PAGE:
If she is not a covert agent, it bothers me to think that a prosecutor would conduct an investigation seemingly designed to catch people lying about something that isn't a crime--if that is the actual outcome.

If the indictments are true (as Fitzgerald points out, the presumption of innocence must be with Libby), then Libby did not simply misremember or omit some trivial detail: he engaged in an intentional and orchestrated attempt to decieve the investigation into believing that he had nothing to do with leaking the information. Whether the leak was illegal or not, what Libby is alleged to have done clearly is illegal. In order for the rule of law to work, we can't allow people to intentionally and systematically mislead grand juries and investigators.

JF, during the press conference, Fitzgerald detailed the many, many pieces of evidence that Libby knew about Valerie Plame's identity via government sources and had discussed her status with various officals. This seems to contradict his testimony to the grand jury. Of course, the facts here are for a trial judge or jury to decide, but if the indictment is true, he was clearly acting to obstruct the investigation.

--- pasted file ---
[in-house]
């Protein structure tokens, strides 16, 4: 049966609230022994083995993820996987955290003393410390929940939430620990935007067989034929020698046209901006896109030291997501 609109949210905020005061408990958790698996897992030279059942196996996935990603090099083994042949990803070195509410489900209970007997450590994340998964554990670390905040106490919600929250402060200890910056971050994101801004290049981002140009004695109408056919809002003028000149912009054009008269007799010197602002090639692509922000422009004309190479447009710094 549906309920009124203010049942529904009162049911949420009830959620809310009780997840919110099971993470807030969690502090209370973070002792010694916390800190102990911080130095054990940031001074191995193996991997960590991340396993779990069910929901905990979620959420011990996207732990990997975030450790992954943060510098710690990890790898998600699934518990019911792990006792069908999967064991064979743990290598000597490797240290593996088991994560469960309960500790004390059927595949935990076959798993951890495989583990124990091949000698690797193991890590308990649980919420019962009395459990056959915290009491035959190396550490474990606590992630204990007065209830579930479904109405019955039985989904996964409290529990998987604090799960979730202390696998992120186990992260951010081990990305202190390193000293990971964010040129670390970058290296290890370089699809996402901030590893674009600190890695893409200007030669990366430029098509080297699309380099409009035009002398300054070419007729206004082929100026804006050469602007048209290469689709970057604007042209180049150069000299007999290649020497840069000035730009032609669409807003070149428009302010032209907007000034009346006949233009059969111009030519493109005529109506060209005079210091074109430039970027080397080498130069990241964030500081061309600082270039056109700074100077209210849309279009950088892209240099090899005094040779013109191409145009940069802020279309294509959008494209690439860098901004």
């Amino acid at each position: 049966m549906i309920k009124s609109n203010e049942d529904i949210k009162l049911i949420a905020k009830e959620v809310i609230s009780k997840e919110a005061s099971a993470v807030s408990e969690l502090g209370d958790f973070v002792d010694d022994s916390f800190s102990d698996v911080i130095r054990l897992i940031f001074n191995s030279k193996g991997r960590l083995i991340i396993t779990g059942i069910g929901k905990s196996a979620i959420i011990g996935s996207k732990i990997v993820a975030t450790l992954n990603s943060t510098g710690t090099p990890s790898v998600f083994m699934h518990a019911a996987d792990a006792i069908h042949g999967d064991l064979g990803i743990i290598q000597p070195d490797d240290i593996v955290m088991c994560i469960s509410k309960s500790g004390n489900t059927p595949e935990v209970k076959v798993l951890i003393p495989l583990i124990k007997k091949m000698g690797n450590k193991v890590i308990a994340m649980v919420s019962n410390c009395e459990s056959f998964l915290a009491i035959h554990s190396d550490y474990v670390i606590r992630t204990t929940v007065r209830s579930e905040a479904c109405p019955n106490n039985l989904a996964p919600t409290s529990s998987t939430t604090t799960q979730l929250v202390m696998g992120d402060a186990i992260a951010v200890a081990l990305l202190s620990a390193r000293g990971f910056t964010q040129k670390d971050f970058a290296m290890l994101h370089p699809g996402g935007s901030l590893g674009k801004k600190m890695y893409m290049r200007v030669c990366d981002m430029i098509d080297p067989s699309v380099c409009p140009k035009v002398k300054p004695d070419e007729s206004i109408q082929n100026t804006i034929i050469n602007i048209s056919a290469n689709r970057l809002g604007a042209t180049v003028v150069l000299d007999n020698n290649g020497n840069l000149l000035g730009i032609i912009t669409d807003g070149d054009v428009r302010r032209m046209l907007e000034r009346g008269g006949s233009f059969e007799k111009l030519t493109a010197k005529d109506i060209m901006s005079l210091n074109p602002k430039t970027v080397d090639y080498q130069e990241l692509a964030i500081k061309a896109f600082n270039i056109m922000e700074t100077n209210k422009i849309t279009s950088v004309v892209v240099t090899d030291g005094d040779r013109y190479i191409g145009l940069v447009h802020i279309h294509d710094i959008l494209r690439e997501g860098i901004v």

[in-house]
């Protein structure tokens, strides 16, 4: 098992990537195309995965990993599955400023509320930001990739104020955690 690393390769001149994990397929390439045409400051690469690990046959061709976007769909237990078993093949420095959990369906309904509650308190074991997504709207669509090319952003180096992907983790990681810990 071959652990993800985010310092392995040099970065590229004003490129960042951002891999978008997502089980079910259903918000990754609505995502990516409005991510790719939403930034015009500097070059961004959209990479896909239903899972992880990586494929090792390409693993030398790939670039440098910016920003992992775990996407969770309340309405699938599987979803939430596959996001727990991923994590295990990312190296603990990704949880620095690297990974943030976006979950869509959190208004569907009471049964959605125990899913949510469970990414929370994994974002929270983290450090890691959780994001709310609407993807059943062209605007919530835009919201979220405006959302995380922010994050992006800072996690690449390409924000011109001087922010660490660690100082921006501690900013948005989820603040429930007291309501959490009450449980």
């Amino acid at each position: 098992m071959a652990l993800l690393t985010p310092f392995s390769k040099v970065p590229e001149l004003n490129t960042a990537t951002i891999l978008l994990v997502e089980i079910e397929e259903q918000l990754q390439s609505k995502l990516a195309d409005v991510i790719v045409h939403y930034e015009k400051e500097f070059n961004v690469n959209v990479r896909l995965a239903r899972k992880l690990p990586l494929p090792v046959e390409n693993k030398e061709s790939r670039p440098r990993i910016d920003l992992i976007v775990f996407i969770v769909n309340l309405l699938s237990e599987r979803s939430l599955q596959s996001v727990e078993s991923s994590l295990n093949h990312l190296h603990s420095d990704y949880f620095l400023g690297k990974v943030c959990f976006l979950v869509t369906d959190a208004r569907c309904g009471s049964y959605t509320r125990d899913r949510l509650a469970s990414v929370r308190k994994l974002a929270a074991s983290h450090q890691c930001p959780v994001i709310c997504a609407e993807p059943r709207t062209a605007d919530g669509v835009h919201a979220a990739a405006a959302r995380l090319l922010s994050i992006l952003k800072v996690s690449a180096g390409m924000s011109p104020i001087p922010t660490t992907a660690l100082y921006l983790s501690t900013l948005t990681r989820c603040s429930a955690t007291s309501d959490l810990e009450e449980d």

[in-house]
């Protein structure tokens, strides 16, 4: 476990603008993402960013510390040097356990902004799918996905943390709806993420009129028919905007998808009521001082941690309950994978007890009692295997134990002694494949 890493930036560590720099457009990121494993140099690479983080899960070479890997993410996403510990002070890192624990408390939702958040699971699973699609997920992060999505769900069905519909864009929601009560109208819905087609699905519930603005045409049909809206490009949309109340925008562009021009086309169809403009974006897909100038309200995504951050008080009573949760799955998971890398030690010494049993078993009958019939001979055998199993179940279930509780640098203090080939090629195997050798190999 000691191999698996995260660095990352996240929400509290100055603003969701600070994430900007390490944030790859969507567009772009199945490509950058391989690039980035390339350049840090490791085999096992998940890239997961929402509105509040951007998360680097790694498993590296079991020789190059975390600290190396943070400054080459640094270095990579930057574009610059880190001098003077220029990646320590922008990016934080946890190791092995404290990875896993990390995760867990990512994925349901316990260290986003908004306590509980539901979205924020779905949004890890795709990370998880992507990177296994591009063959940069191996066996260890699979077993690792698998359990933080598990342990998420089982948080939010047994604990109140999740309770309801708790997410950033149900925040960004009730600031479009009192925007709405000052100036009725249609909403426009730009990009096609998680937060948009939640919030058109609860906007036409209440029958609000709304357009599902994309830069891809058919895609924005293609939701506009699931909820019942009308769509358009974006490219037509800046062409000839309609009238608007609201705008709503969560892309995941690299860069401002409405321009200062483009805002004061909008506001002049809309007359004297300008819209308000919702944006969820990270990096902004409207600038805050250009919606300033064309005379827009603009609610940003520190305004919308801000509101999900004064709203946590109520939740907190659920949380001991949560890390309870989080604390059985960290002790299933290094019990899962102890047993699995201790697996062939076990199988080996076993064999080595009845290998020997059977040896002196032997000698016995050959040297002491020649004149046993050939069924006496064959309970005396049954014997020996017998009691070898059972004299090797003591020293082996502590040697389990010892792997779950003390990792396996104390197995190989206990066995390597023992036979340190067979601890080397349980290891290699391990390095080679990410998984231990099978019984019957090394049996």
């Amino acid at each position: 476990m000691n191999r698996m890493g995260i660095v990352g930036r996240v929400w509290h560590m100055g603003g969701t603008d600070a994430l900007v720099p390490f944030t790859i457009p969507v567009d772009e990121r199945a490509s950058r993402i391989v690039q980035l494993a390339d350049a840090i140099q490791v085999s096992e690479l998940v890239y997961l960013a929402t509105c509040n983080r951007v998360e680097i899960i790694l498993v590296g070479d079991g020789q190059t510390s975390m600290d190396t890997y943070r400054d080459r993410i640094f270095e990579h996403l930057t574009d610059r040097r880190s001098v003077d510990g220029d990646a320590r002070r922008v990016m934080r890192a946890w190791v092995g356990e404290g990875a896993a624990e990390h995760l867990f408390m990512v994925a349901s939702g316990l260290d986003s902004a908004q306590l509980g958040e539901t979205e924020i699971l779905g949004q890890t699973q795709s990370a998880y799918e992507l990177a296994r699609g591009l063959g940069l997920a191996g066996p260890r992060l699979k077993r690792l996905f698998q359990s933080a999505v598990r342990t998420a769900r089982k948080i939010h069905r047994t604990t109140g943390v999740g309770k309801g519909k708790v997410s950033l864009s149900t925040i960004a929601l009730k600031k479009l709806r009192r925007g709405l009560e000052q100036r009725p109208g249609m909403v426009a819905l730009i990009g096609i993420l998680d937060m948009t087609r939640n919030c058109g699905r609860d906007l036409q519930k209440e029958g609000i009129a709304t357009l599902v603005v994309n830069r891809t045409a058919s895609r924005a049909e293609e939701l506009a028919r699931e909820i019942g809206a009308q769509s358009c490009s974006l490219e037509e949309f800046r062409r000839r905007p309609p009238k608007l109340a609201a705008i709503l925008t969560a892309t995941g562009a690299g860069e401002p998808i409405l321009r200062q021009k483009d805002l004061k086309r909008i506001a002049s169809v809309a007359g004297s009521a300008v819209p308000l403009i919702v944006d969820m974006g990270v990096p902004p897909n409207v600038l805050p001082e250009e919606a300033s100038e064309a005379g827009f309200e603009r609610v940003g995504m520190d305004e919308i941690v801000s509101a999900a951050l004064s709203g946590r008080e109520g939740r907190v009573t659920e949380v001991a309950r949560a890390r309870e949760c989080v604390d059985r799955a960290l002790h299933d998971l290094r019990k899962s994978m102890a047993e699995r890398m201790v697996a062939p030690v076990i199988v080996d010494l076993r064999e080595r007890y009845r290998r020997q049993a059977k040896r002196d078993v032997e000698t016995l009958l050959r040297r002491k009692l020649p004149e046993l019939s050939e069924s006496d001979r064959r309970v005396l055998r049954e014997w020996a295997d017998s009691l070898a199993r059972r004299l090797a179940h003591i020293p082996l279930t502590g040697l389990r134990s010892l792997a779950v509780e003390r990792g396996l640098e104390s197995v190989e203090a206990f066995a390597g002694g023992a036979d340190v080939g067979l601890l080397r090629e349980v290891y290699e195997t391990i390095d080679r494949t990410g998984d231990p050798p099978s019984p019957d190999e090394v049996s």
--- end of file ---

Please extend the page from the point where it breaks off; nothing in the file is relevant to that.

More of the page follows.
As a conservative Republican who treasures the rule of law and the notion that our officials aren't above it, I was very happy with what I heard from Fitzgerald during the broadcast. Especially with his polite, determined refusal to gossip about details unrelated to the indictments.
10.28.2005 4:18pm
Shelby (mail):